Mr. Havel was a playwright by profession and a political activist by avocation. The two activities were complementary, and each served to gain him a leading place among the dissidents of Eastern Europe who helped bring down the communist empire. His words and deeds resonated far beyond the borders of the former Czechoslovakia, and he was widely recognized for his struggles in behalf of democracy and human dignity.
After being unanimously elected president of Czechoslovakia by the newly free country’s Parliament in December 1989, Mr. Havel set the tone of the new era in a speech Jan. 1, 1990, his first day in office. Communism, he said, was “a monstrous, ramshackle, stinking machine” whose worst legacy was not economic failure but a “spoiled moral environment.”
“We have become morally ill because we are used to saying one thing and thinking another,” he said. “We have learned not to believe in anything, not to care about each other. . . . Love, friendship, mercy, humility, or forgiveness have lost their depths and dimension. . . . They represent some sort of psychological curiosity, or they appear as long-lost wanderers from faraway times.”
In July 1992, he resigned the presidency when it became clear that the country would be dismembered, with the Czech Republic and Slovakia, its eastern neighbor, going their separate ways. The split became formal on Jan. 1, 1993. About three weeks later, the new Czech Parliament called on the country’s most famous citizen to return to the presidency. He remained in office for 10 more years.
Although his office was largely ceremonial, Mr. Havel had wide-ranging influence. He was credited with a major role in providing political stability as the country’s economy made a relatively trouble-free transition from communist central planning to a free market. In foreign affairs, he was influential in gaining his country’s admission to the North Atlantic Treaty Organization.
But it was as a dissident that Mr. Havel first gained the world’s attention. For more than two decades, beginning in the 1950s, his books and plays were banned in Czechoslovakia. They nonetheless reached a large audience through the underground publishing network and broadcasts by the BBC and Voice of America.
The regime’s repeated denunciations also spread Mr. Havel’s fame and contributed to his influence. In 1977, he became the most visible member of Charter 77, a Czech human rights movement that protested the communist regime’s violations of human rights.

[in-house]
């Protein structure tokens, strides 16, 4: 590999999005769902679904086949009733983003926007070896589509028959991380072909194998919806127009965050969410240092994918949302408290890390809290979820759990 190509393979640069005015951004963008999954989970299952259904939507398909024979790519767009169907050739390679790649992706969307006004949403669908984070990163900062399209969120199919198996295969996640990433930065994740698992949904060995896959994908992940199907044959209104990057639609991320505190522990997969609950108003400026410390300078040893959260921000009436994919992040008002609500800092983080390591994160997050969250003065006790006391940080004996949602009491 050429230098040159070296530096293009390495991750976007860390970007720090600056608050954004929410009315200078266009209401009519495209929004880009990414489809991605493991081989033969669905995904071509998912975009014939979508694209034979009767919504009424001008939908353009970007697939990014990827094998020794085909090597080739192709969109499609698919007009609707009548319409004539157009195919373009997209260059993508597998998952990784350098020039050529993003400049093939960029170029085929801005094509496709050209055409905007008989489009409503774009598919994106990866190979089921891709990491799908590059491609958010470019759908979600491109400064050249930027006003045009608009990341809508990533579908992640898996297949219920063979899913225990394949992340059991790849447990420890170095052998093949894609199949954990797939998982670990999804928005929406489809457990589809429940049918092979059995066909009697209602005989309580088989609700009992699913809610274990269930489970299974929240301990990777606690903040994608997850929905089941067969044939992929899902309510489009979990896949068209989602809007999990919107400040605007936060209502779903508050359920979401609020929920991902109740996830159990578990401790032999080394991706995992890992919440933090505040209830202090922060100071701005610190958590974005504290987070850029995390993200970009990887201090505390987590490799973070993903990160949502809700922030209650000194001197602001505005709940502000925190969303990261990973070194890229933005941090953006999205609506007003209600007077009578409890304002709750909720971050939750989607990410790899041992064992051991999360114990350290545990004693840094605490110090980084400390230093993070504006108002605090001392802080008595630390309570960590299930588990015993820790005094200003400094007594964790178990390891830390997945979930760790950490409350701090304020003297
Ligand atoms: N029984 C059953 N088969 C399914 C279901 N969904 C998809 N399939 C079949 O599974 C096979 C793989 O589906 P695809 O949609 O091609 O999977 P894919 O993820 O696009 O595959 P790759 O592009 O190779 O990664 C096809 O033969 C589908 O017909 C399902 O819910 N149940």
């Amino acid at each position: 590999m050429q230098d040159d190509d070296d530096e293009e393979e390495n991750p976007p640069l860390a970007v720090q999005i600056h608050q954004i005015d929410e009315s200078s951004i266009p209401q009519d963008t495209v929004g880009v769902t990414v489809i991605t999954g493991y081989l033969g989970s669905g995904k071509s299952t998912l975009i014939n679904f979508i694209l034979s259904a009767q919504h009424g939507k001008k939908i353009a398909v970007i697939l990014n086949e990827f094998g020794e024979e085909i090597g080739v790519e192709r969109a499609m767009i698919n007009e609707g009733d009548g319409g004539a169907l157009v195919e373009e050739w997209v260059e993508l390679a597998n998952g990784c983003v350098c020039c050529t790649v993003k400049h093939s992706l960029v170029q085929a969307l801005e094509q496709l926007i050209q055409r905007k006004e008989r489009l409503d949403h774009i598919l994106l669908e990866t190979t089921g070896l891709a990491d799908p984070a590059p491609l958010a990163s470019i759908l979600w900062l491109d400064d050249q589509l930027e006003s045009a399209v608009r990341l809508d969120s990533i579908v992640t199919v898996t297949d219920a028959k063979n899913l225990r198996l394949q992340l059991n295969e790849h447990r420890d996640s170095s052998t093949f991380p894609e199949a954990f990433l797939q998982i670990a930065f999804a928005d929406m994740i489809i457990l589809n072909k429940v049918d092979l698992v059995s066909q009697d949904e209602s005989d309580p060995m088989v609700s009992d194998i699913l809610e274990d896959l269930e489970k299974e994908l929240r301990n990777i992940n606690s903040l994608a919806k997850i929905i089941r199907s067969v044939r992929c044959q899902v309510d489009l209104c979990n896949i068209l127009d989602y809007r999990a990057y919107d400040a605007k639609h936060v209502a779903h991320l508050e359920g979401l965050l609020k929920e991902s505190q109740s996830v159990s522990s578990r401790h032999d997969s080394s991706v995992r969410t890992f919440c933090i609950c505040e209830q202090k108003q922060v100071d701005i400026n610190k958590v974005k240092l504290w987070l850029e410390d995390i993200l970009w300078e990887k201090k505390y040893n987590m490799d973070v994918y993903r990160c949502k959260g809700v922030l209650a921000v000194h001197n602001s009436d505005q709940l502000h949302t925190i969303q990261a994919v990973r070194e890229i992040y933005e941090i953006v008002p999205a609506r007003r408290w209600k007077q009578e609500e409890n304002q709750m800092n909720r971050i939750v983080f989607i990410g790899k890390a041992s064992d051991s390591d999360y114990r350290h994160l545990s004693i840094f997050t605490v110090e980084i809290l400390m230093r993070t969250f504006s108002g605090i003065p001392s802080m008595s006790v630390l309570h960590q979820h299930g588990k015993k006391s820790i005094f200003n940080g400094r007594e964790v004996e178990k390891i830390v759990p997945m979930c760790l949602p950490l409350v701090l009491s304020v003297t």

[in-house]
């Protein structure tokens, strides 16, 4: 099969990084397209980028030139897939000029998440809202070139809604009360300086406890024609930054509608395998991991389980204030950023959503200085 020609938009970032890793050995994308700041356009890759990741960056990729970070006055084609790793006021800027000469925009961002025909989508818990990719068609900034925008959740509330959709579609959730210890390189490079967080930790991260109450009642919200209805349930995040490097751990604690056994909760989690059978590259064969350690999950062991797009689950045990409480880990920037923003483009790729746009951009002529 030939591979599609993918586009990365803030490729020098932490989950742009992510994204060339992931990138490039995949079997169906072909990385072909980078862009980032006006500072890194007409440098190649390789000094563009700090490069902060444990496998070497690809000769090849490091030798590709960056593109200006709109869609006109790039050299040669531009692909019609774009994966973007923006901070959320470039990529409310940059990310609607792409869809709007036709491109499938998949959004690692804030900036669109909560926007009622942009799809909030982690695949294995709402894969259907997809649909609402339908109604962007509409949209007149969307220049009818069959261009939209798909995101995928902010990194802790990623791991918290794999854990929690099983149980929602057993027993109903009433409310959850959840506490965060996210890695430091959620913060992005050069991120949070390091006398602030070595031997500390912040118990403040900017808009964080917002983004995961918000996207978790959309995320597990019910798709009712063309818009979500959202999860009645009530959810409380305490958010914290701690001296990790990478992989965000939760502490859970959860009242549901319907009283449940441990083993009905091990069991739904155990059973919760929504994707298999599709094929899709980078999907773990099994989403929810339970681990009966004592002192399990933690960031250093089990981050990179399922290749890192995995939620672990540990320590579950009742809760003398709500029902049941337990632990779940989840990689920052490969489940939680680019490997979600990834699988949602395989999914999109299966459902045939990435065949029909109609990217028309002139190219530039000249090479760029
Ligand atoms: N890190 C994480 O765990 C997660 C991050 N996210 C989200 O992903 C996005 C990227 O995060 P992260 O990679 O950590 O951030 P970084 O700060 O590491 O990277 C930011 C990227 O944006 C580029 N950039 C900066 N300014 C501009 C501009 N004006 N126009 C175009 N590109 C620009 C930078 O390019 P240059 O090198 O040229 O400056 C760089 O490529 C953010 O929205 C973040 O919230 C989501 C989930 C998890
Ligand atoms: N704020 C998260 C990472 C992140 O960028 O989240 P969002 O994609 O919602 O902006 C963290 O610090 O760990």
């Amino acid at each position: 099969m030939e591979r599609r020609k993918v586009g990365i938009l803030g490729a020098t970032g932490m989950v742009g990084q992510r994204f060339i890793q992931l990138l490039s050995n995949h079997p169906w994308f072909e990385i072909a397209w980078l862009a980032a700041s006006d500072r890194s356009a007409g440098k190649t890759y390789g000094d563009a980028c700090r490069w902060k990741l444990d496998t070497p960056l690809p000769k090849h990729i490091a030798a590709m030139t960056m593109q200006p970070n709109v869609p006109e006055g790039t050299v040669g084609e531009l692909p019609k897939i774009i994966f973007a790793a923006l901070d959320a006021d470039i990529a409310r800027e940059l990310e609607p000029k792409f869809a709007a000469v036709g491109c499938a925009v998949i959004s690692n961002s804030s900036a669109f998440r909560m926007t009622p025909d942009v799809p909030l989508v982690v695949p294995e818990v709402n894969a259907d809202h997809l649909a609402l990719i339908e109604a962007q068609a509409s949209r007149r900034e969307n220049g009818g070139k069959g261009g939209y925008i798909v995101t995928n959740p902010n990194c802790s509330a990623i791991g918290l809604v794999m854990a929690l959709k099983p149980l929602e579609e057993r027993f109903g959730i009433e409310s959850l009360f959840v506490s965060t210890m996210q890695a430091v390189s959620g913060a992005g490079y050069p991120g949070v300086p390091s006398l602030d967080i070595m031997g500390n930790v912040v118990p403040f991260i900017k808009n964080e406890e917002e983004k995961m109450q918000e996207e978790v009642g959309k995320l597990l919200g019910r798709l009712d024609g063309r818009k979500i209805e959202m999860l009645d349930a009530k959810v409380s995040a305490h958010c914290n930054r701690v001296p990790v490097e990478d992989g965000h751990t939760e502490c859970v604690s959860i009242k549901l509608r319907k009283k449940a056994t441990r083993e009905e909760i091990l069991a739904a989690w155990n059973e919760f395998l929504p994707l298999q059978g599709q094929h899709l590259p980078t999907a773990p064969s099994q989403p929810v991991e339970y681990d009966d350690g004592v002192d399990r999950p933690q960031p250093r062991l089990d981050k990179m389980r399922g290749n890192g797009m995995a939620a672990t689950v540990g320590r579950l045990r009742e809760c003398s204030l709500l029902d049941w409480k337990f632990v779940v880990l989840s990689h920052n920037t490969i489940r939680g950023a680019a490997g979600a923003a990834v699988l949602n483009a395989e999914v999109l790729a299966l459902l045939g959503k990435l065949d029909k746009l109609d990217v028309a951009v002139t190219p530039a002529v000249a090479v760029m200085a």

The price he paid was repeated incarceration. He was imprisoned from 1979 until February 1983, when he was released for health reasons. Just before assuming the presidency, he was held again for four months, for taking part in a prohibited demonstration marking the anniversary of the death of Jan Palach, the youth who set himself on fire to protest the Soviet invasion of 1968.
Although he claimed to be reluctant to pursue a political career, Mr. Havel helped found the Civic Forum in November 1989, the first legal political opposition to exist in Czechoslovakia since the communists took power in 1948. With its Slovak counterpart, Public Against Violence, the Forum staged large-scale demonstrations and entered negotiations with the government.
The president at the time was Gustav Husak, who had been a communist leader since the Soviet-led invasion of August 1968. The brutal invasion, which saw Russian tanks rolling through the streets of Prague, snuffed out a period of liberalization known as the Prague Spring and “socialism with a human face.”
Husak resigned in December 1989. Alexander Dubcek, the Communist Party leader during the Prague Spring, was rehabilitated after two decades in the political wilderness and presided over the national parliament. When he called for nominations for a new president, Mr. Havel’s name was the only one put forward.
From the beginning, Mr. Havel made it plain that his would be a new kind of government. Among his first actions was the appointment of outlandish U.S. rock musician Frank Zappa to be a “special ambassador to the West” on trade and tourism, prompting an incensed U.S. Secretary of State James A. Baker III to say, “You do business with the United States or you can do business with Frank Zappa.” Mr. Havel had been an admirer of Zappa and his band, the Mothers of Invention, since the 1960s.
Mr. Havel’s most difficult problem was the economy, and it was an important factor in the breakup of Czechoslovakia in 1992. As Prague began moving toward a market system, conservatives accused Mr. Havel of being a “crypto-socialist” because he insisted the government still had a planning role. Those on the left claimed he was pushing privatization of industry too fast. Many in Slovakia, always the poorer part of the country, thought they were suffering disproportionately.